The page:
The 6T’s notch is thoughtful, minimal, and elegantly adds character to the phone. It’s a nice improvement over the OnePlus 6 as well. It’s not trying to look exactly like the iPhone — in fact, it looks nothing like the iPhone.
That’s not only respectable, but it’s a smart move. The world doesn’t need another iPhone wannabe, and the 6T is in a league of its own.
The price can entice just about anybody
Aligning perfectly with that concept, the price of the OnePlus 6T is another reason that it’s truly in its own class. In a world where top-of-the-line smartphones are starting at least $899 and extending well past the $1,000 mark, 6T brings a gun to a knife fight.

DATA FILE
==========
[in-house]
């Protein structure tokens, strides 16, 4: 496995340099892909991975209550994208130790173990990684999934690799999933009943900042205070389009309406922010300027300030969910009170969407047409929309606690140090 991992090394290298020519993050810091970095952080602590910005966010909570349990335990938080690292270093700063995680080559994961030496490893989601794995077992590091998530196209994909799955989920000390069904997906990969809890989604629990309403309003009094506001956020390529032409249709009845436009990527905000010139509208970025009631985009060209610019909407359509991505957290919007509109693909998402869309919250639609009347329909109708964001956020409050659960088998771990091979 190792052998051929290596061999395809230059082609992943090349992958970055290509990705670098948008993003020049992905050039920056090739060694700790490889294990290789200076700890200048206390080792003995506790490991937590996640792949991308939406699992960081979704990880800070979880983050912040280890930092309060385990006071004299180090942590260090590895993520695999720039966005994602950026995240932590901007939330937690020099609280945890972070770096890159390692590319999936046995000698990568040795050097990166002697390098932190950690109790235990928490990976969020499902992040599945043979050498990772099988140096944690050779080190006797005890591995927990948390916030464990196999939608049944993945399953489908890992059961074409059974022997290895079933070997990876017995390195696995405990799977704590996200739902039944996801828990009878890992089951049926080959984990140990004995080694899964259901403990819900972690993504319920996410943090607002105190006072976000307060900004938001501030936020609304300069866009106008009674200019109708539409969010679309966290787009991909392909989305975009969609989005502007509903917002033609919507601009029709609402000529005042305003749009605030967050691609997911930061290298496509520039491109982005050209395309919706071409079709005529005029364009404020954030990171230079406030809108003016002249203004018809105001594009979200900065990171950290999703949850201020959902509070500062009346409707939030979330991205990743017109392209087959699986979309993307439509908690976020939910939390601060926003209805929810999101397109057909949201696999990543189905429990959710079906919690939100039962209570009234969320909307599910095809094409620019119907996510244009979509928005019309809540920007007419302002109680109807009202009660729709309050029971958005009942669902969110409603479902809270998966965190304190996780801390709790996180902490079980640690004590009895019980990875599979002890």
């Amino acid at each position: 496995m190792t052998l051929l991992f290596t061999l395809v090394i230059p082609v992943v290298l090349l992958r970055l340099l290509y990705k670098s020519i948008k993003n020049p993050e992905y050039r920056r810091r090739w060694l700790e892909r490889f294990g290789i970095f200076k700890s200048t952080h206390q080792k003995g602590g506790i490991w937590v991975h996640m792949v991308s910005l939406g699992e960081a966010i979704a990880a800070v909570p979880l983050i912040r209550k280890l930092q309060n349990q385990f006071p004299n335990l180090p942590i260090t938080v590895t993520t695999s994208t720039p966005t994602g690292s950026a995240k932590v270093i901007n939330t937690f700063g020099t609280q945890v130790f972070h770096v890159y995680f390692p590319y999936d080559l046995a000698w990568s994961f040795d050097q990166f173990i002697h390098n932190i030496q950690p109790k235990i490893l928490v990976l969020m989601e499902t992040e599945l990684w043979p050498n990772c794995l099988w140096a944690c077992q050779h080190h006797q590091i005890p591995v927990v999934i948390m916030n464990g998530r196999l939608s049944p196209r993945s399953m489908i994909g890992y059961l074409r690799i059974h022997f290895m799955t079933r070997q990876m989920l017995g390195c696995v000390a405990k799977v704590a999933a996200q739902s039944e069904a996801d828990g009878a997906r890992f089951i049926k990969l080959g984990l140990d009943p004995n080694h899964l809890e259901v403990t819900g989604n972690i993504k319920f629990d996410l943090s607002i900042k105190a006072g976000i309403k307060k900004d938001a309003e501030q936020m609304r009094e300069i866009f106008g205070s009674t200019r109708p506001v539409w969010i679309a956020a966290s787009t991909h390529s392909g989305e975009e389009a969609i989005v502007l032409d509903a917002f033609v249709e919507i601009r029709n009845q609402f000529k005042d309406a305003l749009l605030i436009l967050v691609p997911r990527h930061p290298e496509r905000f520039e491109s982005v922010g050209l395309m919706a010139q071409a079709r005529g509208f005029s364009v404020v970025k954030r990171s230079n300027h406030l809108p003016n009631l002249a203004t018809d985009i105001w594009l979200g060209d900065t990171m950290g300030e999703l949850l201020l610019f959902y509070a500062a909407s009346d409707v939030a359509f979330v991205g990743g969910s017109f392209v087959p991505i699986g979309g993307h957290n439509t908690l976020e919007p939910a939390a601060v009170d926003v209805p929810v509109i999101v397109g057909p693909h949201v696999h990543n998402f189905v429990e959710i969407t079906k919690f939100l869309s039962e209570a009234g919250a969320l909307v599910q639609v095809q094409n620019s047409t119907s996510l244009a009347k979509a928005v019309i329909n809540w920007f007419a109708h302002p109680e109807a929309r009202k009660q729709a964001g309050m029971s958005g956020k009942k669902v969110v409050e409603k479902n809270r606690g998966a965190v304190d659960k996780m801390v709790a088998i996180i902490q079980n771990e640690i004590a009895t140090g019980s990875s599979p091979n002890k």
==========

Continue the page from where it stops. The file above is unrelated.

The new flagship OnePlus phone starts at just $549. Want to add some more RAM and double your storage? It’s just $80 more to $629.
Even Apple’s “affordable” iPhone this year, the iPhone XR, doesn’t come close to touching the 6T. Comparing base models, $749 is $200 more and only comes with 64GB of storage instead of the 6T’s 128GB.
And consider this: an out-of-warranty screen replacement for an iPhone X and XS costs the same as the entire 6T: $549. If you drop your phone and break the screen, you might as well just go buy a 6T for the same price.
More than the design, the price is what really caught my attention about the 6T. It’s so refreshing in today’s landscape. There is something about the 6T that is positioned so humbly as well. It does not even entertain the Pixel or iPhone elitists; it just swoops in with a price that turns heads without being braggadocious.
OnePlus 6T does not compromise